Garbage goes green | Arkansas Blog

Monday, August 11, 2008

Garbage goes green

Posted By on Mon, Aug 11, 2008 at 3:28 PM

A landfill that produces energy and serves as a nature preserve. Or so the news release says.

UPDATE: This note from Audubon Arkansas:

Everything you reported in your blog is accurate and I appreciate the comments from your readers.  What has not been said is that the conservation project with WM is in the headwaters of Bayou Meto.  Although the restoration project area is relatively small, less than 60 acres, we actually have a chance to remove sediment and erosion from a larger area before of 200+ acres before the sediment enters the Bayou through a system of restored pools, riffles, and wetlands with bottomland hardwoods, bald cypress, and tupelo. Wading birds (herons and egrets) and marshland birds (rails, sparrows) should benefit from the wetland work.   The rest of the WM property, the area not actively being used for a landfill, will be managed for native grasses, thus providing habitat for grassland birds, one of the nation’s most threatened group of species.  Audubon saw the project with WM as an opportunity to develop a community-based conservation project that no other state or federal entity would be able or willing to do.  We have not come up with alternatives to landfills (other than recycling every piece of waste), so with that said, how do you develop a landfill in a way that can provide real wildlife habitat benefit? 

Ken Smith

State Director, Audubon


Waste Management to Dedicate Arkansas’ First Landfill Gas to Energy Plant and
Announce New Partnership with Audubon Arkansas

Senator Blanche Lincoln, Governor Mike Beebe and Congressman Vic Snyder Scheduled to Attend Event

State and local leaders will join Waste Management executives on Tuesday, August 12, 9:30 am at the Two Pine Landfill to officially dedicate Arkansas’ first and only landfill gas-to-energy plant. This plant is part of Waste Management’s sustainable commitment to Arkansas as well as North America, unveiled this past October as part of Waste Management’s 2020 plan.

Additionally, Waste Management officials will announce a new first-of-its-kind partnership with Audubon Arkansas.

What:       Landfill Gas to Energy Plant Dedication and Announcement of New Partnership                                                                                                         with Audubon Arkansas

When:      Tuesday, August 12 at 9:30 am

Where:     Two Pine Landfill
                  100 Two Pine Drive
                  North Little Rock, AR  72117

Who:        Senator Blanche Lincoln
                 Governor Mike Beebe  
                 Congressman Vic Snyder
                 Waste Management Executives
                 Arkansas Audubon Director Ken Smith


The Two Pine Landfill gas-to-energy plant is a 4.8 megawatt facility, providing power for approximately 4,500 homes in North Little Rock. Consisting of six large engines, it was constructed in 2006 and recently achieved full generation. The engines are powered by methane gas, which forms in the landfill as a result of the decomposition of waste.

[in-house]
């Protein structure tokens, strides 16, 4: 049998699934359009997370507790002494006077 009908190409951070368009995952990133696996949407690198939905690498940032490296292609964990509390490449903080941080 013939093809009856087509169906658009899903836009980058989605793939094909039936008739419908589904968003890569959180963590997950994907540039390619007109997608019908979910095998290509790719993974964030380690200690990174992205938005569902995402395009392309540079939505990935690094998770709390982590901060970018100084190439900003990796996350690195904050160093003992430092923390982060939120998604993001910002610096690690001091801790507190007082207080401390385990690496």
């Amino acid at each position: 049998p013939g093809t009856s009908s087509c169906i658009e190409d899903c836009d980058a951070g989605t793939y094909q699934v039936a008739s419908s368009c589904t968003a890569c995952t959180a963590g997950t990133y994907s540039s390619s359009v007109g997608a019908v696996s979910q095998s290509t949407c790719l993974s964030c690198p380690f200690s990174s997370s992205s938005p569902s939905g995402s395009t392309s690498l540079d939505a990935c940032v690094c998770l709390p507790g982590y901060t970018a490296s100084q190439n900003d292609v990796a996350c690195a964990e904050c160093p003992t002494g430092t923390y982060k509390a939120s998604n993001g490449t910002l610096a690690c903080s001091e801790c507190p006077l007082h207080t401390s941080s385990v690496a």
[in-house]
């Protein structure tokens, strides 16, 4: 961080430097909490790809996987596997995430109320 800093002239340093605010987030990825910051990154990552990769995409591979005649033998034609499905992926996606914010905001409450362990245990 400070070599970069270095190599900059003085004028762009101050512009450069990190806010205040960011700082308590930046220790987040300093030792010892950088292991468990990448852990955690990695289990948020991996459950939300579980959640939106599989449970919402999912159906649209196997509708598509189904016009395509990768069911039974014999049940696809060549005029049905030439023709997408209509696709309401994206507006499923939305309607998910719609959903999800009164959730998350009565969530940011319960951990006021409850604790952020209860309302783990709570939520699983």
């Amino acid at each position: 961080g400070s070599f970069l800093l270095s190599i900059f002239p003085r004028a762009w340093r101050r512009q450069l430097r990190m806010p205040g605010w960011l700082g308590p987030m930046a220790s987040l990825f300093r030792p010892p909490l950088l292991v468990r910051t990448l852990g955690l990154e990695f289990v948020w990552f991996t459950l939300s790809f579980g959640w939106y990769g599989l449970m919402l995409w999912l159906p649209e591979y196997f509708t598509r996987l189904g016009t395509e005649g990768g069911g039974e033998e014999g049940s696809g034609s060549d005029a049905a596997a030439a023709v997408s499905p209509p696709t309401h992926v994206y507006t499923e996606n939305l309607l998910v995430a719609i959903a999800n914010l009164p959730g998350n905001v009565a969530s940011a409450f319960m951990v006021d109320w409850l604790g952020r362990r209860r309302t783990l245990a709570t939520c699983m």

Approximately two years ago, Waste Management and Audubon Arkansas began discussions regarding the development of a wildlife management plan for the Two Pine Landfill. This first-of-its-kind program between Waste Management and Audubon Arkansas has the potential to expand to other Waste Management landfills.  At Tuesday’s event, Waste Management officials and leaders from Audubon Arkansas will unveil the vision for Two Pine Landfill.

This past April, Waste Management received the state’s approval to expand the Two Pine Landfill. In the coming years, Waste Management plans to build an additional landfill gas-to-energy plant in the expanded landfill area.

These two projects are part of the company’s environmental sustainability initiative. Waste Management has committed to the following actions by 2020: doubling its waste based energy generation from the equivalent of generating enough energy for one million to two million homes, quadrupling the number of its sites certified by the Wildlife Habitat Council to 100 as well as set aside 25,000 acres for conservation, nearly tripling the amount of recyclables it manages to 20 million tons; and reducing its vehicle fleet emissions by 15 percent and increasing fuel efficiency by 15 percent.

Waste Management, based in Houston, Texas, is the leading provider of comprehensive waste management services in North America. Our subsidiaries provide collection, transfer, recycling and resource recovery, and disposal services. We are also a leading developer, operator and owner of waste-to-energy and landfill gas-to-energy facilities in the United States. Our customers include residential, commercial, industrial, and municipal customers throughout North America.

For more information, visit or


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